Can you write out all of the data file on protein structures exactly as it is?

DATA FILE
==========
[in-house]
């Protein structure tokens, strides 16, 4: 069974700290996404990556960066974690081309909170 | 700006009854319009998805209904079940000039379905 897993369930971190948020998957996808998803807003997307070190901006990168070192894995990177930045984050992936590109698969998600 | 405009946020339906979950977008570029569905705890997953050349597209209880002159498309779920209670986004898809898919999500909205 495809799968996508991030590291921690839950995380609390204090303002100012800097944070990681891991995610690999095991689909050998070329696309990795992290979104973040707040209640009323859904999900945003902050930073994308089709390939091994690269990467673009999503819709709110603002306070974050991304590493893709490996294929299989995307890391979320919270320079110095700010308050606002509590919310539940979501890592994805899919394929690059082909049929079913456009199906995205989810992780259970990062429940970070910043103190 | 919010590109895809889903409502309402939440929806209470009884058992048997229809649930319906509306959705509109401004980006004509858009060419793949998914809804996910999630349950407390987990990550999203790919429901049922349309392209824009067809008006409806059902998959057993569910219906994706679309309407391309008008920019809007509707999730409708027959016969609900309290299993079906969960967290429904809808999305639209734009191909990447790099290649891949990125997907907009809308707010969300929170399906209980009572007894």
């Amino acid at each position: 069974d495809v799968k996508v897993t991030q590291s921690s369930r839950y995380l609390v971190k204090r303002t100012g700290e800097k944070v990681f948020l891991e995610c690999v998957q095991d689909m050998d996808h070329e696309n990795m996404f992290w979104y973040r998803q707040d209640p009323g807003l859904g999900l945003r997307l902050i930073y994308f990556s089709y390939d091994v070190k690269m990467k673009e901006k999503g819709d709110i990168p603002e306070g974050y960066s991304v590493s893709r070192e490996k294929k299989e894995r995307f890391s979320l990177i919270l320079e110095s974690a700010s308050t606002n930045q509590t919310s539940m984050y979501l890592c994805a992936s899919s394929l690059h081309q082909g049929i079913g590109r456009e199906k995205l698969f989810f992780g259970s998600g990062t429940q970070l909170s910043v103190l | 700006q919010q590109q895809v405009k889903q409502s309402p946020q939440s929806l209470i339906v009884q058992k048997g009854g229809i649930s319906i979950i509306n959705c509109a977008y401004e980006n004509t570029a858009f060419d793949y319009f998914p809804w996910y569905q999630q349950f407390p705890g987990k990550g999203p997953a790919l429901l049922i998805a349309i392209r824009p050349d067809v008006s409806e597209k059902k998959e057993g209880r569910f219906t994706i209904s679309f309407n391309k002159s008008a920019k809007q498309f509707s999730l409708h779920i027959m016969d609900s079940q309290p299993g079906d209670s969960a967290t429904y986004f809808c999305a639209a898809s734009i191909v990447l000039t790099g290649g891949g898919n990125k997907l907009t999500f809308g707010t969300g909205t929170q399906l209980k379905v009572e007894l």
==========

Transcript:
[in-house]
């Protein structure tokens, strides 16, 4: 069974700290996404990556960066974690081309909170 | 700006009854319009998805209904079940000039379905 897993369930971190948020998957996808998803807003997307070190901006990168070192894995990177930045984050992936590109698969998600 | 405009946020339906979950977008570029569905705890997953050349597209209880002159498309779920209670986004898809898919999500909205 495809799968996508991030590291921690839950995380609390204090303002100012800097944070990681891991995610690999095991689909050998070329696309990795992290979104973040707040209640009323859904999900945003902050930073994308089709390939091994690269990467673009999503819709709110603002306070974050991304590493893709490996294929299989995307890391979320919270320079110095700010308050606002509590919310539940979501890592994805899919394929690059082909049929079913456009199906995205989810992780259970990062429940970070910043103190 | 919010590109895809889903409502309402939440929806209470009884058992048997229809649930319906509306959705509109401004980006004509858009060419793949998914809804996910999630349950407390987990990550999203790919429901049922349309392209824009067809008006409806059902998959057993569910219906994706679309309407391309008008920019809007509707999730409708027959016969609900309290299993079906969960967290429904809808999305639209734009191909990447790099290649891949990125997907907009809308707010969300929170399906209980009572007894």
């Amino acid at each position: 069974d495809v799968k996508v897993t991030q590291s921690s369930r839950y995380l609390v971190k204090r303002t100012g700290e800097k944070v990681f948020l891991e995610c690999v998957q095991d689909m050998d996808h070329e696309n990795m996404f992290w979104y973040r998803q707040d209640p009323g807003l859904g999900l945003r997307l902050i930073y994308f990556s089709y390939d091994v070190k690269m990467k673009e901006k999503g819709d709110i990168p603002e306070g974050y960066s991304v590493s893709r070192e490996k294929k299989e894995r995307f890391s979320l990177i919270l320079e110095s974690a700010s308050t606002n930045q509590t919310s539940m984050y979501l890592c994805a992936s899919s394929l690059h081309q082909g049929i079913g590109r456009e199906k995205l698969f989810f992780g259970s998600g990062t429940q970070l909170s910043v103190l | 700006q919010q590109q895809v405009k889903q409502s309402p946020q939440s929806l209470i339906v009884q058992k048997g009854g229809i649930s319906i979950i509306n959705c509109a977008y401004e980006n004509t570029a858009f060419d793949y319009f998914p809804w996910y569905q999630q349950f407390p705890g987990k990550g999203p997953a790919l429901l049922i998805a349309i392209r824009p050349d067809v008006s409806e597209k059902k998959e057993g209880r569910f219906t994706i209904s679309f309407n391309k002159s008008a920019k809007q498309f509707s999730l409708h779920i027959m016969d609900s079940q309290p299993g079906d209670s969960a967290t429904y986004f809808c999305a639209a898809s734009i191909v990447l000039t790099g290649g891949g898919n990125k997907l907009t999500f809308g707010t969300g909205t929170q399906l209980k379905v009572e007894l």